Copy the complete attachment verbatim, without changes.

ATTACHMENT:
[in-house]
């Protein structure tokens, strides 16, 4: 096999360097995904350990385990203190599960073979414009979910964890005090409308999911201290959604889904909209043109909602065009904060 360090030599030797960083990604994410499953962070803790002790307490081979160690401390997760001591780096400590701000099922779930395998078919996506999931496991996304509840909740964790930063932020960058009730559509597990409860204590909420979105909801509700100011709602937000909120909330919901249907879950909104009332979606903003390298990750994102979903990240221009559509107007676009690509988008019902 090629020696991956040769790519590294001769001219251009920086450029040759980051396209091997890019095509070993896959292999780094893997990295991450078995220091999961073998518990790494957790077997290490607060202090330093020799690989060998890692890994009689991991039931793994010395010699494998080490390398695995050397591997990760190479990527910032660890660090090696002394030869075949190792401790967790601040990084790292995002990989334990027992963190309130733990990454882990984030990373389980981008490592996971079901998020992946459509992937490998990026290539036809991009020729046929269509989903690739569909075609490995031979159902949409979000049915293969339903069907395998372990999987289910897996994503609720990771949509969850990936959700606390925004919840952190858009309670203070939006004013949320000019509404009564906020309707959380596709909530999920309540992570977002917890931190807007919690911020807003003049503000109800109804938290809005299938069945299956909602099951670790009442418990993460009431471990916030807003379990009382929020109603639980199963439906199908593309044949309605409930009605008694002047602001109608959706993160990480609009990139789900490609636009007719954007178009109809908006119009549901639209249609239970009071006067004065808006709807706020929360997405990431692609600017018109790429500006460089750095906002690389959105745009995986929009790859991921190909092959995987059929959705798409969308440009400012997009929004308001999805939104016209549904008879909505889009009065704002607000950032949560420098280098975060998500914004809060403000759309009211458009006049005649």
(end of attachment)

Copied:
[in-house]
């Protein structure tokens, strides 16, 4: 096999360097995904350990385990203190599960073979414009979910964890005090409308999911201290959604889904909209043109909602065009904060 360090030599030797960083990604994410499953962070803790002790307490081979160690401390997760001591780096400590701000099922779930395998078919996506999931496991996304509840909740964790930063932020960058009730559509597990409860204590909420979105909801509700100011709602937000909120909330919901249907879950909104009332979606903003390298990750994102979903990240221009559509107007676009690509988008019902 090629020696991956040769790519590294001769001219251009920086450029040759980051396209091997890019095509070993896959292999780094893997990295991450078995220091999961073998518990790494957790077997290490607060202090330093020799690989060998890692890994009689991991039931793994010395010699494998080490390398695995050397591997990760190479990527910032660890660090090696002394030869075949190792401790967790601040990084790292995002990989334990027992963190309130733990990454882990984030990373389980981008490592996971079901998020992946459509992937490998990026290539036809991009020729046929269509989903690739569909075609490995031979159902949409979000049915293969339903069907395998372990999987289910897996994503609720990771949509969850990936959700606390925004919840952190858009309670203070939006004013949320000019509404009564906020309707959380596709909530999920309540992570977002917890931190807007919690911020807003003049503000109800109804938290809005299938069945299956909602099951670790009442418990993460009431471990916030807003379990009382929020109603639980199963439906199908593309044949309605409930009605008694002047602001109608959706993160990480609009990139789900490609636009007719954007178009109809908006119009549901639209249609239970009071006067004065808006709807706020929360997405990431692609600017018109790429500006460089750095906002690389959105745009995986929009790859991921190909092959995987059929959705798409969308440009400012997009929004308001999805939104016209549904008879909505889009009065704002607000950032949560420098280098975060998500914004809060403000759309009211458009006049005649």